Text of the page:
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Jacopo Ligozzi, «another Apelles»

05-27-2014 | 09-28-2014

The Bolognese naturalist Ulisse Aldrovandi described Jacopo Ligozzi as «another Apelles» due to his extraordinary skill in portraying plants and animals «a’ quali non mancha se non il spirito» (which lack nothing but a spirit). The rhetorical formula Aldrovandi used to express the verisimilitude of Ligozzi’s naturalistic images is deeply rooted in a broad classical tradition; the artist himself achieved the results of unprecedented naturalness through a refined technique, where the fineness of the outline is combined with the variety of the colour.

The forty-four botanical plates displayed here are part of the vast core of work commissioned by the Grand Dukes Francesco I and Ferdinando I de’ Medici, now conserved in the Gabinetto Disegni e Stampe degli Uffizi. It represents a section of the Jacopo Ligozzi, «pittore universalissimo» exhibition held in the Palatine Gallery of the Pitti Palace and organized in collaboration with the Gabinetto Disegni e Stampe. There you can appreciate the heterogeneous production of the Veronese artist, while this section focuses on a single aspect of his extensive naturalistic production.

The drawings effectively illustrate his meticulous care and the splendour of the colours, characteristics that ensured Ligozzi a wide reputation. In fact, they allow us to verify the careful preparation of the paper which preceded the imperceptible stroke of black chalk outlining the plants, while overlapping glazes were applied to the first pictorial layer for the lenticular focus on the details. Jacopo used changing luminosity to reproduce the life of the plants with optical clarity; each plate is therefore an unicum, where the microcosm of the individual “plant portraits” is explored.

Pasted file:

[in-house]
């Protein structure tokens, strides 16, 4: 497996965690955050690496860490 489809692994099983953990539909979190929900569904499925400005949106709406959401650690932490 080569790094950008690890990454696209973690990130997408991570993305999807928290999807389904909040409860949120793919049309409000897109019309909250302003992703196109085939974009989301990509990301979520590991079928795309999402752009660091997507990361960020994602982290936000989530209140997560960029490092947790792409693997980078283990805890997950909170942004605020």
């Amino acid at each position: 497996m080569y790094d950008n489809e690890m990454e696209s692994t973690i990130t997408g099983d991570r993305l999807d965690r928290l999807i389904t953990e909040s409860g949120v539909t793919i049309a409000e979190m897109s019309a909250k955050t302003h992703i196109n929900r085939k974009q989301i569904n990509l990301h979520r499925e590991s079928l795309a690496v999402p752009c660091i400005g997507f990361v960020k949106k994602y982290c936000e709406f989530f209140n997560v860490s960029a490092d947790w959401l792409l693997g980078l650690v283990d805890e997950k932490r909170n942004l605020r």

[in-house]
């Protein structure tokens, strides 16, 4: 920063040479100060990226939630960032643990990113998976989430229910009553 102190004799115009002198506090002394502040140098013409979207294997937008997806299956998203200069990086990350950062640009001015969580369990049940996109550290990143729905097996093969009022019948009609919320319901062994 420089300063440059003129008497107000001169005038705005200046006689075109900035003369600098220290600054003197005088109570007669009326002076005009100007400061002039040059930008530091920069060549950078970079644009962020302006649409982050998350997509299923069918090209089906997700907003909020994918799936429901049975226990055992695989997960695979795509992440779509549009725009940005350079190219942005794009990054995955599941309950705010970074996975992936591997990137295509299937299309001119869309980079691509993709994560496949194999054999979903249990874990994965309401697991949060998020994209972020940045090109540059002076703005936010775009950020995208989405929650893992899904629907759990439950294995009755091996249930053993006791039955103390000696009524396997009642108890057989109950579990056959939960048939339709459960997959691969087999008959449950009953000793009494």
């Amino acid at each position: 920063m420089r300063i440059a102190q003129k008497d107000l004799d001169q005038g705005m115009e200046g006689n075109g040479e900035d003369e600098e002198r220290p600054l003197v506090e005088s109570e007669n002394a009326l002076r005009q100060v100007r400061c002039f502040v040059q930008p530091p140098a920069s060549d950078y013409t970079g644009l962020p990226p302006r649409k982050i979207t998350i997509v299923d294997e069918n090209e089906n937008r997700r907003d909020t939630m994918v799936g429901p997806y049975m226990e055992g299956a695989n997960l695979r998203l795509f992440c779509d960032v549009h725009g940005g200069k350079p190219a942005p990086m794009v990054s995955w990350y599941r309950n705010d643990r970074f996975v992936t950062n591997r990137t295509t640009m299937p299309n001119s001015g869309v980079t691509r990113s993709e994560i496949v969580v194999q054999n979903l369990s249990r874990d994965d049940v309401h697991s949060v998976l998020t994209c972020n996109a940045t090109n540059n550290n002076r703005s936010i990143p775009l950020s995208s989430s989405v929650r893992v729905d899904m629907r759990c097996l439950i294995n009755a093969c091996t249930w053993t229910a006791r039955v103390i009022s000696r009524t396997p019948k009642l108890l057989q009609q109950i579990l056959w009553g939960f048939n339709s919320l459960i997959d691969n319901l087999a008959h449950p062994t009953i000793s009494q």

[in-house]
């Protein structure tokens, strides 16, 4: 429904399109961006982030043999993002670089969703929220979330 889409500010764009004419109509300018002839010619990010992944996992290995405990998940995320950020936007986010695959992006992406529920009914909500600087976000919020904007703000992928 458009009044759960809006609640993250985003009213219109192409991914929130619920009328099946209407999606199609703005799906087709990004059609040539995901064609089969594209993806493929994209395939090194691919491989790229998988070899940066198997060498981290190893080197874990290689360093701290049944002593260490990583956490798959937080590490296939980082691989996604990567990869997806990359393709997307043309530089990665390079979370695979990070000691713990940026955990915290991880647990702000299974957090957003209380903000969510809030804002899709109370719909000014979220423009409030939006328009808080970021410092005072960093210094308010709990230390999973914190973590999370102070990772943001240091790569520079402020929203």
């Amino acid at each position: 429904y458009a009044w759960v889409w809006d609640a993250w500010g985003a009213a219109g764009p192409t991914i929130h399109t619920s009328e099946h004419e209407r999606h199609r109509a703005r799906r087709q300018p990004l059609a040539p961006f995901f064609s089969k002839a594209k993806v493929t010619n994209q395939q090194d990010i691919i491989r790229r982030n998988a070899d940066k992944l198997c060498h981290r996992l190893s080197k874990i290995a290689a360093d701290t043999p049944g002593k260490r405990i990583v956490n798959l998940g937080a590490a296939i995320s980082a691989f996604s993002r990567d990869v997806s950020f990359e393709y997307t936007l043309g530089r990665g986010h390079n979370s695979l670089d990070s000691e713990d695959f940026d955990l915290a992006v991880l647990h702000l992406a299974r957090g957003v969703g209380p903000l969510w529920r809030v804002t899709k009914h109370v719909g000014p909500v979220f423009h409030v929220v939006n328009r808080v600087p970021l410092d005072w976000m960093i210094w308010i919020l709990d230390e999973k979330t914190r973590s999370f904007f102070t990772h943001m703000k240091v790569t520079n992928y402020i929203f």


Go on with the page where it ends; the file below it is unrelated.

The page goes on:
Some significant details were introduced by the artist to indicate the period of execution – such as Clitoria and Euphorbia, respectively dated 1586 and 1587 – or to suggest the vitality of the plants through the illusionistic inclusion of small insects, such as in Leucojum Vernum, or even to make us think about the evolution of the plant world, from budding to blossoming to withering, as in Anemone hortensis. The reflection on the passage of time in the life of plants, like that of all living organisms, is a constant feature in the entire artistic production of Ligozzi, a deeply devout man who even signed some works with a Christogram combined with his initials. 


Ministero dei beni e delle attività culturali e del turismo

Direzione Regionale per i Beni Culturali e Paesaggistici della Toscana

Soprintendenza Speciale per il Patrimonio Storico, Artistico ed Etnoantropologico

e per il Polo Museale della città di Firenze

Gabinetto Disegni e Stampe degli Uffizi

Firenze Musei

Ente Cassa di Risparmio di Firenze

Curated by

Maria Elena De Luca, Marzia Faietti, Giorgio Marini

Exhibition Management

Marzia Faietti


Giusi Clausi, Gianluca Matarrelli

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